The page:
The Black woman in the quest in defining herself, she must have her own agenda, just as that of western feminism, which must be unique to the African woman and her conditions, including the questions of race, gender, and class. The essence of this is for the empowerment of the African, both male and female, unlike western feminism, which is female-centred. For example, Mariama Ba’s So Long a Letter (1989) can be taken into account for the support of discussion. Ramatoulaye, the protagonist of the novel, is presented as a wife, mother, obedient daughter and politically conscious female. She expresses her dormant struggle caused by her husband’s second marriage. This leads to the abandonment of her and her ten children. Yet, she loves her husband and does not leave him. She is an educated woman, therefore, she fights her own battle and becomes financially strong to look after her children. She also receives a sisterly support from her friend Aissatou. After the death of her husband Ramatoulaye, her mother-in-law and her children become destitute. Yet, she tries to achieve a sense of inner well being and appreciate her culture. With this text, one can come across almost all the characteristics of Womanism.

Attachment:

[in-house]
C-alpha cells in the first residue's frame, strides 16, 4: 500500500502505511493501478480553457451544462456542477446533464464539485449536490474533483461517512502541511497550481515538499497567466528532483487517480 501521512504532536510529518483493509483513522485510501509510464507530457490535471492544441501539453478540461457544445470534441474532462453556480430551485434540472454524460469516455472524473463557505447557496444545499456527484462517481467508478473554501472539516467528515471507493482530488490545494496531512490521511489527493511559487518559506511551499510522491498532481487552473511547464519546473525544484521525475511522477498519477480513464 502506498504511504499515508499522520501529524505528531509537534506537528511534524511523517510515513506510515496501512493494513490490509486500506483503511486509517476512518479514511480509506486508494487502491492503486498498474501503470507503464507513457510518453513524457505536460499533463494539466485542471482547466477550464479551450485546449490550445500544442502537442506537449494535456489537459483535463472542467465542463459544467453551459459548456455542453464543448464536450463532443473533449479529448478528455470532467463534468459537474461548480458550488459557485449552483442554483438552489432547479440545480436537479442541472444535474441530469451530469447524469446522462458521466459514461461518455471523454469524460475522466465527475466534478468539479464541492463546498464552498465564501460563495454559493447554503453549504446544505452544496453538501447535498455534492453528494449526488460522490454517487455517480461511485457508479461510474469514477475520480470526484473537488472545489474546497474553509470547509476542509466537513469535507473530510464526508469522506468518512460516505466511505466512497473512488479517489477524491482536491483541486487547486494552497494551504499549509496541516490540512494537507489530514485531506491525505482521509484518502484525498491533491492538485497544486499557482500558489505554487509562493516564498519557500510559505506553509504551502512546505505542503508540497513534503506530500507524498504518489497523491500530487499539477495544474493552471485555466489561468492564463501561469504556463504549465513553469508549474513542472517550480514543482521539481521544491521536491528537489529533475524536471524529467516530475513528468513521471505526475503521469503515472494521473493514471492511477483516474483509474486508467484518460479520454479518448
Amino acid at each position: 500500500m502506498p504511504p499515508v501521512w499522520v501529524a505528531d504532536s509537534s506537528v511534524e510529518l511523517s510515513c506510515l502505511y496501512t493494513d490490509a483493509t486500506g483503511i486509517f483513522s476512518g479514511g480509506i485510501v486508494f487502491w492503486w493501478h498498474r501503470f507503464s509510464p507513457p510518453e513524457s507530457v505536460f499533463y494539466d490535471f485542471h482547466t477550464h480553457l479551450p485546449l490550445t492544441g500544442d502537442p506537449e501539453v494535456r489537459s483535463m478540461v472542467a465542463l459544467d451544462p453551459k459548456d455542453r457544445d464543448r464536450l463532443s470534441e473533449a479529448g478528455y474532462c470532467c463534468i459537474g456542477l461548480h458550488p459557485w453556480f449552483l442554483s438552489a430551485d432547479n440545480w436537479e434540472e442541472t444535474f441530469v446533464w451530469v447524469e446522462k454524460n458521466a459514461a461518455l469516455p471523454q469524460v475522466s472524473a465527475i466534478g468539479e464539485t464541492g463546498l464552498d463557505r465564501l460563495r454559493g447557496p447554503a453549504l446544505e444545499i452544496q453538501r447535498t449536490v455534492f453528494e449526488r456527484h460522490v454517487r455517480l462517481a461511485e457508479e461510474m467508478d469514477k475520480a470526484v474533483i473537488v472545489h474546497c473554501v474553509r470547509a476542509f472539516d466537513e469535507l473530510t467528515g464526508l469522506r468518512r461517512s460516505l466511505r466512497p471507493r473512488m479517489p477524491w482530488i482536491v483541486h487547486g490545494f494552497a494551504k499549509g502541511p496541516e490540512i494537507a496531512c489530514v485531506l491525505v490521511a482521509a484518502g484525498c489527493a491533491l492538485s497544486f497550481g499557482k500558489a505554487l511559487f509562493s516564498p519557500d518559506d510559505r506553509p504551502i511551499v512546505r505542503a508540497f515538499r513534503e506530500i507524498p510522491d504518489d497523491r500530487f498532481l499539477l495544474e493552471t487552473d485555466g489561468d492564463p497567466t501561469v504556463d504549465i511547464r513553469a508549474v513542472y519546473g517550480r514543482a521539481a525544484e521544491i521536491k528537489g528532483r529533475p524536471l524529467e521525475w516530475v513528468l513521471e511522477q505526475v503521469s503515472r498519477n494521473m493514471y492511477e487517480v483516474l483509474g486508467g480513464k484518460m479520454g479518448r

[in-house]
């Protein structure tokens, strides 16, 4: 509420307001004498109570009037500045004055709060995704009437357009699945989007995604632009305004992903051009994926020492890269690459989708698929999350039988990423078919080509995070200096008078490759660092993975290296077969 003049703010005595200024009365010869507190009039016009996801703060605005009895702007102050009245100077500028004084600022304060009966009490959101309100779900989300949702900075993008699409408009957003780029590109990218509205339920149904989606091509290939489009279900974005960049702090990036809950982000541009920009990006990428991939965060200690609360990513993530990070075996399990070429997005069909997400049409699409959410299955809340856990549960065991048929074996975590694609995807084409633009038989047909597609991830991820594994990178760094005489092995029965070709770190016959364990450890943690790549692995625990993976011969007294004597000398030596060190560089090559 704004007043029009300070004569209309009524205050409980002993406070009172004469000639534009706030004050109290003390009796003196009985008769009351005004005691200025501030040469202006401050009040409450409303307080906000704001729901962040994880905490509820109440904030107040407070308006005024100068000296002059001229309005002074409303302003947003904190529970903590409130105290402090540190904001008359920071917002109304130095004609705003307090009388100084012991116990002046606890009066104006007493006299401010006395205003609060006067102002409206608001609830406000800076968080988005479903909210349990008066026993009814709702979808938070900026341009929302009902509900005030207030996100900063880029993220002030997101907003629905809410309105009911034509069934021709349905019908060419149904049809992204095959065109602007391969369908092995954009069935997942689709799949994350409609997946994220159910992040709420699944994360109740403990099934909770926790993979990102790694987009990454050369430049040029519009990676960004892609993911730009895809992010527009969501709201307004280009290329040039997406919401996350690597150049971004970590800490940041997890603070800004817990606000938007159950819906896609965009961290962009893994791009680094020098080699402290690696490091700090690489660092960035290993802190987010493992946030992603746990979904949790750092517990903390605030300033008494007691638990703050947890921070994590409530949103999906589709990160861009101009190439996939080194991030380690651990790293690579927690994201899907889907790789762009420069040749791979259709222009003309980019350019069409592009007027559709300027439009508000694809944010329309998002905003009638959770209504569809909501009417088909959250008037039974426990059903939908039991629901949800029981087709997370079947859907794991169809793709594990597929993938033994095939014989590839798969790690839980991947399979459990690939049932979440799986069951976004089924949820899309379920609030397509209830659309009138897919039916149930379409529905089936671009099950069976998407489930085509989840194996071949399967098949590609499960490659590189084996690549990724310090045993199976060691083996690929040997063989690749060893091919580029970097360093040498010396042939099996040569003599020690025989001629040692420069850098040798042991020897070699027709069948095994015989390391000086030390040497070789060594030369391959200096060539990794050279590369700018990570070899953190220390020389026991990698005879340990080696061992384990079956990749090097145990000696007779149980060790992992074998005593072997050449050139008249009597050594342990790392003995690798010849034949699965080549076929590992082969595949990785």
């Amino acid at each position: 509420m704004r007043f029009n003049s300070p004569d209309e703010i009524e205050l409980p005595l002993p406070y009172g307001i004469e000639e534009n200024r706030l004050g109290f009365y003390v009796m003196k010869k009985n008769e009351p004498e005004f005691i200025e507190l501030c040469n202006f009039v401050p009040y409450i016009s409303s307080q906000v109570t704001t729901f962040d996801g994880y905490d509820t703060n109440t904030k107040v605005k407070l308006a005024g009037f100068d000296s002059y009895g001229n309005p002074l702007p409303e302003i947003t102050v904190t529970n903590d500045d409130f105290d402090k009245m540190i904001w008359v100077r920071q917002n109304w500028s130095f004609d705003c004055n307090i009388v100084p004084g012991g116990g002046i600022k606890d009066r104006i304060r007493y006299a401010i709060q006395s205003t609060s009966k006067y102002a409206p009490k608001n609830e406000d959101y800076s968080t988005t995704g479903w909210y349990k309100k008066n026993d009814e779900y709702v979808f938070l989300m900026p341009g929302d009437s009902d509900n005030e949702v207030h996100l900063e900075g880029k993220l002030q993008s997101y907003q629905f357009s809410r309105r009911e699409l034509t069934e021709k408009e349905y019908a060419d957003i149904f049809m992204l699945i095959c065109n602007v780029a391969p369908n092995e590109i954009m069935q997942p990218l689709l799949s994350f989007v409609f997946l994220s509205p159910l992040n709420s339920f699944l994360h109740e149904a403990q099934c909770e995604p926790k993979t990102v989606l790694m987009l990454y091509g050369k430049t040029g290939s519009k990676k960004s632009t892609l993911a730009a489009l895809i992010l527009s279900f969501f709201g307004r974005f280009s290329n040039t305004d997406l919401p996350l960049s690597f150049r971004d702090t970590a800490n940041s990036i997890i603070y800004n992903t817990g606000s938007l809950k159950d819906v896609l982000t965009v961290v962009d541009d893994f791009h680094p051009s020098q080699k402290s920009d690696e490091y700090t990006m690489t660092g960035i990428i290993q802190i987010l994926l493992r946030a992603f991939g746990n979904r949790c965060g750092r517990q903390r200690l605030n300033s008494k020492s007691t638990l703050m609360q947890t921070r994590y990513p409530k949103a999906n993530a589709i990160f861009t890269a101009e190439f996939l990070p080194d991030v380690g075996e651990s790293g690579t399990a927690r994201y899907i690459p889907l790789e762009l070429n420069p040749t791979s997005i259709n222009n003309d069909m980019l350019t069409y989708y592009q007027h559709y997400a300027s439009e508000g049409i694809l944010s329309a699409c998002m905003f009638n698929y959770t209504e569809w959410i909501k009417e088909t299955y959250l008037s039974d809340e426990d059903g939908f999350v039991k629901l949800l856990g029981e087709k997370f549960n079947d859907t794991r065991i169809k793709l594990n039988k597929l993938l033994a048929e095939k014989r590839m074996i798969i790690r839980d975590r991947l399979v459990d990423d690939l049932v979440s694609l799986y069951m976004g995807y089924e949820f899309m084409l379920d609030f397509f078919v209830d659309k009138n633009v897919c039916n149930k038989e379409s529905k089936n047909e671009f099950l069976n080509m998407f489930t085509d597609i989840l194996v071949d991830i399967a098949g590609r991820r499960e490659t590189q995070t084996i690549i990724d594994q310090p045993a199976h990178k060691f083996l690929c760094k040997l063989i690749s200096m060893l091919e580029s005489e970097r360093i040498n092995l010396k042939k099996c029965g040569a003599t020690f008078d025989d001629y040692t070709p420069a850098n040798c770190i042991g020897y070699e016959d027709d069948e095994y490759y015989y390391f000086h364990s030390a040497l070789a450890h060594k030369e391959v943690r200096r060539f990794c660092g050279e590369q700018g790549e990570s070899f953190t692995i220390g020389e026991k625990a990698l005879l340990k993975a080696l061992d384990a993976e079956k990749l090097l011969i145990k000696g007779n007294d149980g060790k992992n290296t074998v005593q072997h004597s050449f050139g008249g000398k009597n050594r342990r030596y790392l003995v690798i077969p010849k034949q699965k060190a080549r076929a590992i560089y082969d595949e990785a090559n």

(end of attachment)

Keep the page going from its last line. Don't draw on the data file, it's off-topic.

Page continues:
To Okonjo “black womanism is a theory that praises black roots, the values of black life, while giving a fair presentation of black womanhood. It concerns itself as much with the black sexual power struggle as with the world power. Kolawole reasons that Hudson-Weems stresses the conviction that Africana womanism is not a man-hating ideology, as all Africans need a concerted effort against racism and all forms of oppression that undermine Black people. Hudson-Weems defines Africana feminism as “neither an outgrowth of nor an addendum to feminism, Africana womanism is not black feminism or Walker’s womanism that some Africana women have come to embrace. Africana womanism is an ideology created and designed for all women of African descent. It is grounded in African culture and therefore it necessarily focuses on the unique experiences, struggles, needs and desire of Africana women” (22). the structure that subjugates Blacks” (63).